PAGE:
Friday, September 18, 2015

How to get the most out of physical therapy

This may surprise you, but lately I’ve had patients that come for therapy and seem like they are just fulfilling a requirement. They have minimal questions, one word answers and frequently ask how much longer until they are better.  Maybe they have had bad experiences in the past, or have lost hope of getting better.  But with everything in life, whether its work, fitness, or relationships, we get the most out of things we put time and effort into. Physical therapy is the same.

I thought it might be helpful to give a physical therapist’s honest perspective on how you as a patient can be sure to get the most out of your physical therapy sessions. First, it’s important to want to get better, and to prepare mentally for the likelihood that it will take time and patience to get there. You should be ready to put in the time needed for appointments and a home program. Also, part of wanting to get better is being flexible and open to limiting or changing current workout regime if needed.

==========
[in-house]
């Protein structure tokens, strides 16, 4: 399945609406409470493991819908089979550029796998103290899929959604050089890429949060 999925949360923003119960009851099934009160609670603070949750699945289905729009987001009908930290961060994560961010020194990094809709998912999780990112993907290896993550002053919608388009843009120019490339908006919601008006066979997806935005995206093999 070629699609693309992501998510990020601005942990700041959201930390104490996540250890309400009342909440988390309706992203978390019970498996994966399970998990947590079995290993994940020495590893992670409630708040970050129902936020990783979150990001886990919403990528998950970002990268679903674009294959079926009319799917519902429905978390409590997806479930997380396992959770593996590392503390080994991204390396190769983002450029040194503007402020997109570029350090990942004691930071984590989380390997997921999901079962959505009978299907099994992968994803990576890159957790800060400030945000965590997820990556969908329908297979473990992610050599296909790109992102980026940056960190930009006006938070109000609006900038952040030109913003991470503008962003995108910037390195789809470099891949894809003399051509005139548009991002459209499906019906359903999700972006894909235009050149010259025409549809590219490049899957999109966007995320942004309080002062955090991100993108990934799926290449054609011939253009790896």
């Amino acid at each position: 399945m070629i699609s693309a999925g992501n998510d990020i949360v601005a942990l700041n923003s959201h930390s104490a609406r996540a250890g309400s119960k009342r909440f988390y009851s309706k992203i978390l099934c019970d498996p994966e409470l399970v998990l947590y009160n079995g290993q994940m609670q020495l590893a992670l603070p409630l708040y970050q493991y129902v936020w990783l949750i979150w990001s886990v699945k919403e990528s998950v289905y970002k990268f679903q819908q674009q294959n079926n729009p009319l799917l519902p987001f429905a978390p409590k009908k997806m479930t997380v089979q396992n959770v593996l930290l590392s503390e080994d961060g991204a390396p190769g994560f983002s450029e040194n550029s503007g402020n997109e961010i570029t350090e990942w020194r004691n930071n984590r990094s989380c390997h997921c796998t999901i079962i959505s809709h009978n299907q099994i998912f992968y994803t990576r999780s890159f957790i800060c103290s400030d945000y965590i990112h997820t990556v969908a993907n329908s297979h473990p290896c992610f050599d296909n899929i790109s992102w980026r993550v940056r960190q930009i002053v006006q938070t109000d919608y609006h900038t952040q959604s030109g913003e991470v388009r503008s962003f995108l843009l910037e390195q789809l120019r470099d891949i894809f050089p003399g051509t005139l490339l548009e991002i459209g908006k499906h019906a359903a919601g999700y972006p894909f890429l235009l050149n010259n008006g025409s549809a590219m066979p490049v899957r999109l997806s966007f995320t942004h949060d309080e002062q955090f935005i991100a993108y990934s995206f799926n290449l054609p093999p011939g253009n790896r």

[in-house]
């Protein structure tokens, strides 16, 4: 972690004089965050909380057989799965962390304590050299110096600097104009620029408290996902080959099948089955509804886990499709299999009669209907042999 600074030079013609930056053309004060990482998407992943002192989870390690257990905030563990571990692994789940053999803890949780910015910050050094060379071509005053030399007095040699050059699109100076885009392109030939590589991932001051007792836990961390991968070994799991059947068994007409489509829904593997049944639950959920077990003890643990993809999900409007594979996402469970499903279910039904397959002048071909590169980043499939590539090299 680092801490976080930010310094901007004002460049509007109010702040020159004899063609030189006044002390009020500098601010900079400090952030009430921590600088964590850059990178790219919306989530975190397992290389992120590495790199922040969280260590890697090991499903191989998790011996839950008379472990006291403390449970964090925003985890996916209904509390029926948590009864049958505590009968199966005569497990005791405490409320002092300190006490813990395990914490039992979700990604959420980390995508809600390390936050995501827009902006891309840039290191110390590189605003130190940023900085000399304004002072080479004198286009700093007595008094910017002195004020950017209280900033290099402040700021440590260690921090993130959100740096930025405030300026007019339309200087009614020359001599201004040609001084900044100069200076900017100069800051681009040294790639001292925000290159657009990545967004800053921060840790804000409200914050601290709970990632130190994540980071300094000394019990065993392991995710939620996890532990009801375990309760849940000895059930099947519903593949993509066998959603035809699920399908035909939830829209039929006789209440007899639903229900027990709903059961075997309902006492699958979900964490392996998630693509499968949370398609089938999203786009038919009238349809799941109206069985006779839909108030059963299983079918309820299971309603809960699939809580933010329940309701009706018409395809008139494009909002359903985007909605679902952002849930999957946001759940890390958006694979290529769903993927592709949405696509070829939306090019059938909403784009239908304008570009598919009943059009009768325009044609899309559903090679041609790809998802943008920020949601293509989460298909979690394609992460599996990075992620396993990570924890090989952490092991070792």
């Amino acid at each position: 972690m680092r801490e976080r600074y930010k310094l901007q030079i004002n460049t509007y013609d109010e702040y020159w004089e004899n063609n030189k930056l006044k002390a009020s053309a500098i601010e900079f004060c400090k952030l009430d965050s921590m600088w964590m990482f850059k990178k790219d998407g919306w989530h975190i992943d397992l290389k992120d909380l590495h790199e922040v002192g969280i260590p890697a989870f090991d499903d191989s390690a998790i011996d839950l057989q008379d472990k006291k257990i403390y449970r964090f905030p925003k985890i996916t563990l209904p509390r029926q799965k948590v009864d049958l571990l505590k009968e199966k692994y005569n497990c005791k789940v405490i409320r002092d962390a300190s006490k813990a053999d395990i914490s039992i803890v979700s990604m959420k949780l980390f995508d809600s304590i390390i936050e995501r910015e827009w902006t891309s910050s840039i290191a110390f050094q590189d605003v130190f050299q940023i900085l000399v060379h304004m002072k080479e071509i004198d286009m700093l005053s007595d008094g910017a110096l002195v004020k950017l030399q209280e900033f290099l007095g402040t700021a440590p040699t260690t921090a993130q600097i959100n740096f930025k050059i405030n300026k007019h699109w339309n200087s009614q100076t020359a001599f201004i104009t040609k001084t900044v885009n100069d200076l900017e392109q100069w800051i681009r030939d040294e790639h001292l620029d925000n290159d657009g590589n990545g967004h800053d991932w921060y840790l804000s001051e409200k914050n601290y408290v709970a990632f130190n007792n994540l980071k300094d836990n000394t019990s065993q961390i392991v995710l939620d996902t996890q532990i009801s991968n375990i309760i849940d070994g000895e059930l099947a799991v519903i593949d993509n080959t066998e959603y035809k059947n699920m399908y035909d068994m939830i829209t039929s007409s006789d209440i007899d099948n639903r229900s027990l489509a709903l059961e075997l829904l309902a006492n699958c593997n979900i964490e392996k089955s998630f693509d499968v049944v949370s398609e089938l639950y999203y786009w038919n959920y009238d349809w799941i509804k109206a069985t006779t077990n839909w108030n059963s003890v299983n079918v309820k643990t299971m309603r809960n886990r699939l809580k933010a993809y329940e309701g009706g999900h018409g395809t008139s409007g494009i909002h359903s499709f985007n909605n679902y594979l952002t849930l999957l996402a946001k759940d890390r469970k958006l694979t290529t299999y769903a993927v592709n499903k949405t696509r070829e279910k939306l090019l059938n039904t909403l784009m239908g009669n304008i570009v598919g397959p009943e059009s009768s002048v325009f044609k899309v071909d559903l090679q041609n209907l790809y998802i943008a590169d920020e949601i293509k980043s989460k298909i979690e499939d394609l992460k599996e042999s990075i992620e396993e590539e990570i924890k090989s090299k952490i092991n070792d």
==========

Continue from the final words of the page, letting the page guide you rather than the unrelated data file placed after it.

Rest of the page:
Secondly, ask questions! Ask why you are doing specific exercises or why your therapist is using a specific manual technique on you. This is a great way to be involved and learn about your body. After all, this is YOUR body and you only have one! You can also do your own research on the web and ask us questions about what you find.

Lastly, be honest from the start. If you can only make 3 sessions or there is no way your life can go on if you have to quit running then tell us. Open communication is a key part of a patient-therapist relationship. We can be flexible too. If you can only make 3 sessions instead of 10 sessions, there is a big difference in what your therapist might spend their time doing during your sessions.

I enjoy being a physical therapist because of the relationships I build with my patients and the opportunity it gives me to help and motivate patients. These things work so much better when patients are ready and willing to be active participants in the rehabilitation process.

Candice Amat, PT, DPT